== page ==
The Writer’s Museum #Edinburgh

It doesn’t matter how many times I visit Edinburgh, I never tire of wandering up and down the Royal Mile, which stretches from Holyrood Palace to Edinburgh Castle. The shops are eclectic, and the architecture fascinating. Some of the buildings have been used recently in the filming of the popular TV series of the OUTLANDER books, such as this archway, although I’m sure they would have removed the car from that scene!

Something I noticed this time was several dedicated Christmas shops – I wonder how they fare, being open all year round?

One of the places in Edinburgh that I’d been meaning to visit for a while, was the WRITER’S MUSEUM (surprise, surprise), and seeing as my companion, Giselle, is also a writer, naturally, we visited.

This is us, posing at the back gate to the Writer’s Museum, which is approached through one of the many passages that lead off the Royal Mile

The museum is dedicated to just three famous Scottish writers: Robert Burns, Sir Walter Scott, and Robert Louis Stevenson, and contains books, manuscripts, portraits, and the odd statue, along with information giving insight into each writer’s life story

Statue of Burns (1759-1796). In this section of the museum, we found Burns’ draft of ‘Scots wha hae’ – ‘Bruce’s Address to his troops at Bannockburn’.

In the area devoted to Sir Walter Scott (1771-1832) there is a precious first edition of his novel Waverley, a printing press, a chess set, an inkwell, and the rocking horse he used as a child. 

One of Scotland’s best-loved writers, Robert Louis Stevenson, (1850 – 1894), is probably best known for his novels ‘Treasure Island’, ‘Kidnapped’, and ‘The Strange Case of Dr Jekyll and Mr Hyde’. Alongside other personal mementos, the museum displays his riding boots and Stevenson’s wardrobe, made by the infamous Deacon Brodie, respected tradesman by day and thief by night, whose double life is believed to have inspired the latter novel.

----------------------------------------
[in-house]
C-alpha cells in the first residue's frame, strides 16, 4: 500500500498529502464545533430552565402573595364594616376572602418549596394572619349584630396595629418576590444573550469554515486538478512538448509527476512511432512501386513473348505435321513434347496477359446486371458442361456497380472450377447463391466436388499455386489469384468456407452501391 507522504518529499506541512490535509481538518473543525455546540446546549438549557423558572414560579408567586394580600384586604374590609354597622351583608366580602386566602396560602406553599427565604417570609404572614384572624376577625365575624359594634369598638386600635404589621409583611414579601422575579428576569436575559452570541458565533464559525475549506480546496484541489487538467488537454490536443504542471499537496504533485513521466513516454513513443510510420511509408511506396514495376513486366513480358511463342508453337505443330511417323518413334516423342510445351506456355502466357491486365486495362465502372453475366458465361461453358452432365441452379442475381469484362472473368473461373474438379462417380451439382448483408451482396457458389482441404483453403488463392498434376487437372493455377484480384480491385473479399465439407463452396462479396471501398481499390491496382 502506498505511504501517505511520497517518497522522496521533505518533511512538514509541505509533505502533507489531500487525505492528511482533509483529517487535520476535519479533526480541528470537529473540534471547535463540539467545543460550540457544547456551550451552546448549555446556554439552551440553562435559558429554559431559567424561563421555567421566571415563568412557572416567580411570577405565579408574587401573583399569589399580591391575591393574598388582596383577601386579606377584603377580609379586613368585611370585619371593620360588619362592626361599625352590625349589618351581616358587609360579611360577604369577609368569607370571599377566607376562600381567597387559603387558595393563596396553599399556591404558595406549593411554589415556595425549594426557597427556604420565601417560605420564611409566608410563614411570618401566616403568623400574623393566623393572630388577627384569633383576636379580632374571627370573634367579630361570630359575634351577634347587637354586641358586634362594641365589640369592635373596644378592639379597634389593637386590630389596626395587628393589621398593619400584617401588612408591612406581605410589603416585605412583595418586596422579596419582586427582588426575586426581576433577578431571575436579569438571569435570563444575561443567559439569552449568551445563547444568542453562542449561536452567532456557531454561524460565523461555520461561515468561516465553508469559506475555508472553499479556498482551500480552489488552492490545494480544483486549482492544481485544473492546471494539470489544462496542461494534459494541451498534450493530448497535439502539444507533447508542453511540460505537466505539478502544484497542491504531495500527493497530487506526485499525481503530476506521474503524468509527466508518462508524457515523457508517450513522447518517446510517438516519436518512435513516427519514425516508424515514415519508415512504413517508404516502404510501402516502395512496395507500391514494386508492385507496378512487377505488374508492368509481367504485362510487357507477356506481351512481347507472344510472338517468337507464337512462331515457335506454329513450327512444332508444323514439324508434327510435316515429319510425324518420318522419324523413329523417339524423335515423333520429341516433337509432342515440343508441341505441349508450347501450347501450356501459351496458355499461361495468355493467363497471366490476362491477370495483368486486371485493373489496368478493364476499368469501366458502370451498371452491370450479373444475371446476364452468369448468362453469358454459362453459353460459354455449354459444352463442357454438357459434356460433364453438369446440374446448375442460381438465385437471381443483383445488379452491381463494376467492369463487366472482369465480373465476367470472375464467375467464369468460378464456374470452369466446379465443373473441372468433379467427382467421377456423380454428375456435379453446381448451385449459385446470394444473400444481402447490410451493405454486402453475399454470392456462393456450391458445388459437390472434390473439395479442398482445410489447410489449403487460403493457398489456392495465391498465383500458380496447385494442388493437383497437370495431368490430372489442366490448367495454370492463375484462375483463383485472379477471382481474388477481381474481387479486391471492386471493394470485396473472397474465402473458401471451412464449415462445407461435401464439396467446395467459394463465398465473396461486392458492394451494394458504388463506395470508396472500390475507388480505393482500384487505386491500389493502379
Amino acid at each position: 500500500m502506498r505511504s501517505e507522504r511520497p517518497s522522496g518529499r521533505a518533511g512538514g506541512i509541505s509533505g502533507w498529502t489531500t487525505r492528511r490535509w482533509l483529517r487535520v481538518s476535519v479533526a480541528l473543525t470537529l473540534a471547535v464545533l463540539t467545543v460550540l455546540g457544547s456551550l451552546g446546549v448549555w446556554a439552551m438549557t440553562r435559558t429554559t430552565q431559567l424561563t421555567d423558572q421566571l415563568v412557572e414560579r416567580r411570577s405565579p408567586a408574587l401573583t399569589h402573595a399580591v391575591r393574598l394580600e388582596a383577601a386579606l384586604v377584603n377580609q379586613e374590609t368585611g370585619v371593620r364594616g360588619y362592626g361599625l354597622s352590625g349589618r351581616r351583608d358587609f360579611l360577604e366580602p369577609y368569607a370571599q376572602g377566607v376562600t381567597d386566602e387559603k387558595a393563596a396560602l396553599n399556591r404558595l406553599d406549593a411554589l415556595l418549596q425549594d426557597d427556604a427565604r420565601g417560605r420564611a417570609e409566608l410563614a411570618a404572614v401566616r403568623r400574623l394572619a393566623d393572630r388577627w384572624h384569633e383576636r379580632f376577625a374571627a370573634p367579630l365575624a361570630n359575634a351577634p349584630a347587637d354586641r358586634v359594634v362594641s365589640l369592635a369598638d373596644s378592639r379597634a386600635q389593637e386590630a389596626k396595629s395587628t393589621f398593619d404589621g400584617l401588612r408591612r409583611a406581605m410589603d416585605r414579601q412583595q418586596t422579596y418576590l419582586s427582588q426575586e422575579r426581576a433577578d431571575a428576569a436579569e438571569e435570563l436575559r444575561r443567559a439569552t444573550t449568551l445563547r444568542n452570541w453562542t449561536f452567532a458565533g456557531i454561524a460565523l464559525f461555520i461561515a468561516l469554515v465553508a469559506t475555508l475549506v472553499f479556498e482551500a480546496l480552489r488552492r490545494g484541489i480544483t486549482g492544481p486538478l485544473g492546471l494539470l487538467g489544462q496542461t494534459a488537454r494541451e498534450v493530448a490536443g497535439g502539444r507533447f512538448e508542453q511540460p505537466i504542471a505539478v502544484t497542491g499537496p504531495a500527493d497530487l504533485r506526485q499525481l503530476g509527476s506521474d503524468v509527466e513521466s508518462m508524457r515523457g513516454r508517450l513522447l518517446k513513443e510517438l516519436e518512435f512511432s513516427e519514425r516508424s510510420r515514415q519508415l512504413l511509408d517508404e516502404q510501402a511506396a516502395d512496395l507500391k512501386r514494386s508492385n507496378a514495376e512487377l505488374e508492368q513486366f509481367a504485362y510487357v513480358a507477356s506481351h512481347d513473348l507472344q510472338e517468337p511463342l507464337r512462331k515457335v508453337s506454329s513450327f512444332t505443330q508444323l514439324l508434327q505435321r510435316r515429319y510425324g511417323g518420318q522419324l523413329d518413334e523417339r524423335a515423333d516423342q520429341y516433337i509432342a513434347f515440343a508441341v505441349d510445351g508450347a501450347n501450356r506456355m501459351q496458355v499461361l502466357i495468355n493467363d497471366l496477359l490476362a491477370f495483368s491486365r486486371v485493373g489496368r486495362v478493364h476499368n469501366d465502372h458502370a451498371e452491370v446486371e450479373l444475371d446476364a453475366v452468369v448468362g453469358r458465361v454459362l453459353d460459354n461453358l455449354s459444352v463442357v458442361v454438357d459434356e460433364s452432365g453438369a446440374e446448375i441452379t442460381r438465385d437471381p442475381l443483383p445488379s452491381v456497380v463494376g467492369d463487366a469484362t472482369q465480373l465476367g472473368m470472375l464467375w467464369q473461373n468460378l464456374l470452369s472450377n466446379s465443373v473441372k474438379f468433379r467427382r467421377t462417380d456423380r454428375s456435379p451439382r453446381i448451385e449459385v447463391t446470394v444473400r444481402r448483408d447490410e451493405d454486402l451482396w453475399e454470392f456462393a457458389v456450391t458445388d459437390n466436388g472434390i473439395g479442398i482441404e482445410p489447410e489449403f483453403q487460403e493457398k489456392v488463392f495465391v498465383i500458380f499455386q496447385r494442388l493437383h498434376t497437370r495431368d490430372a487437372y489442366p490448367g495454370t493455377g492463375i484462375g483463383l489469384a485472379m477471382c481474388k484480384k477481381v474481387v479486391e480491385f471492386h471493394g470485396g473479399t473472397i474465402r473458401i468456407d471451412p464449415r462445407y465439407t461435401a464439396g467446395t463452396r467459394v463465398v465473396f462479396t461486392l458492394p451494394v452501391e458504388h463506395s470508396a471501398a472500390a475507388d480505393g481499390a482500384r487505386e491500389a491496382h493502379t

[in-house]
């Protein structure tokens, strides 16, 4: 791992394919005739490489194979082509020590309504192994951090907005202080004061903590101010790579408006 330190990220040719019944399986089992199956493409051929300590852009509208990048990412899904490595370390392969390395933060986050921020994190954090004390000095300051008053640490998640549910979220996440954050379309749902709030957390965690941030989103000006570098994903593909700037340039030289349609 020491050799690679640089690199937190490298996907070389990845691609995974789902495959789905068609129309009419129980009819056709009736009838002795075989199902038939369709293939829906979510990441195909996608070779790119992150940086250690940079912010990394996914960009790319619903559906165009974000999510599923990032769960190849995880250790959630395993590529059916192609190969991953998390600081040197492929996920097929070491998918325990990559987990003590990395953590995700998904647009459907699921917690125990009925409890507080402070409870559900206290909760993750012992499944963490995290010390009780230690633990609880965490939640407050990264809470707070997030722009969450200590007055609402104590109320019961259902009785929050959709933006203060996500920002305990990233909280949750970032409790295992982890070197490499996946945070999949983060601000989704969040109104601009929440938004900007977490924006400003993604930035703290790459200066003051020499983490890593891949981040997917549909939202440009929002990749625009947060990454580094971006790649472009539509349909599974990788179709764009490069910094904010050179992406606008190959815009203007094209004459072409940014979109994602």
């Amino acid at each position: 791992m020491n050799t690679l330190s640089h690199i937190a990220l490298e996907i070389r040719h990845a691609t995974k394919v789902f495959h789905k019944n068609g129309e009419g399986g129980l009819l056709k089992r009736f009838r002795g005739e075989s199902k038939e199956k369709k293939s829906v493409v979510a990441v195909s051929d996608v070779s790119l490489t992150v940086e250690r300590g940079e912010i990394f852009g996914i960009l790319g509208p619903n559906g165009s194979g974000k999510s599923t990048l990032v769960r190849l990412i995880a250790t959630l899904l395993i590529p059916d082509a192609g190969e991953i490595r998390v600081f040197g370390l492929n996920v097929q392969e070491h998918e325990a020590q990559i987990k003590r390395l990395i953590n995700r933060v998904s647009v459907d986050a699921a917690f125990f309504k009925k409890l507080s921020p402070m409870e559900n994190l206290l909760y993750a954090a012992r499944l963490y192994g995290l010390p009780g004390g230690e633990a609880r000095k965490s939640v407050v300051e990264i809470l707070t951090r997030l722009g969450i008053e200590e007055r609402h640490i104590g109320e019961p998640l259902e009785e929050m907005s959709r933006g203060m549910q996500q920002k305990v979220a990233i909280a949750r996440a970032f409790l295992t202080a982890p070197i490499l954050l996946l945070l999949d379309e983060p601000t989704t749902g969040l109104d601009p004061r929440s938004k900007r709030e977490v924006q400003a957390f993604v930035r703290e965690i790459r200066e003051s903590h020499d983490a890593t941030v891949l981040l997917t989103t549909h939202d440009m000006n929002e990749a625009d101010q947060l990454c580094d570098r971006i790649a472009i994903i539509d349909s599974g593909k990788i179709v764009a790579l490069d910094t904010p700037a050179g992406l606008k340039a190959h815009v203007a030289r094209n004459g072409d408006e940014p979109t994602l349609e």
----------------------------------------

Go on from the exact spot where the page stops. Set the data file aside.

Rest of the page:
Even the building housing the museum has a detailed history

And there you have it: Edinburgh continues to offer so much to see, including the zoo, which will be the subject of future post. But for now, I hope you have enjoyed yet another taster of the eclectic history and buildings of the capital of Scotland.


  1. That was fun! I’ve never been to a writer’s museum, would love to go. We had a Christmas store open year round here in California, at a mall, but not surprisingly, it did close after a few years.

    Liked by 1 person

    1. I’d never been to a writer’s museum before, and I must admit it wasn’t quite what I expected, but it was interesting. I will probably be back in Edinburgh again next year, and I plan to check and see if those Christmas shops are still there! Seems like a strange idea to me 🤔

      Liked by 1 person

  2. A writer’s museum! How wonderful. I must visit when I get to Edinborough. I love the building too. And that arch – sigh.

    Liked by 1 person

    1. Gorgeous, isn’t it? Edinburgh is full of such delights ❤️


  3. Thanks for showing us the writer’s museum. How cool. Christmas all year, oye! Surprising they are still open. 🙂 x

    Liked by 1 person

    1. I plan on checking those shops out next year to see if they are still there! Mind you, there were plenty people going in. Whether they bought anything, now that’s a different matter.

      Liked by 1 person

      1. That is the question! 🙂

        Liked by 1 person

  4. I can’t wait to visit Edinburgh someday. That building is spectacular, Deborah, and I’m glad you got to visit. The bits of history are always fascinating to me. And I wonder about year-round Christmas shops too. We have them here too, though I only visit them once a year. 🙂

    Liked by 1 person

    1. Me too 🤔😂
      Ah well, next year I will take a look to see if they are still there.

      Liked by 1 person

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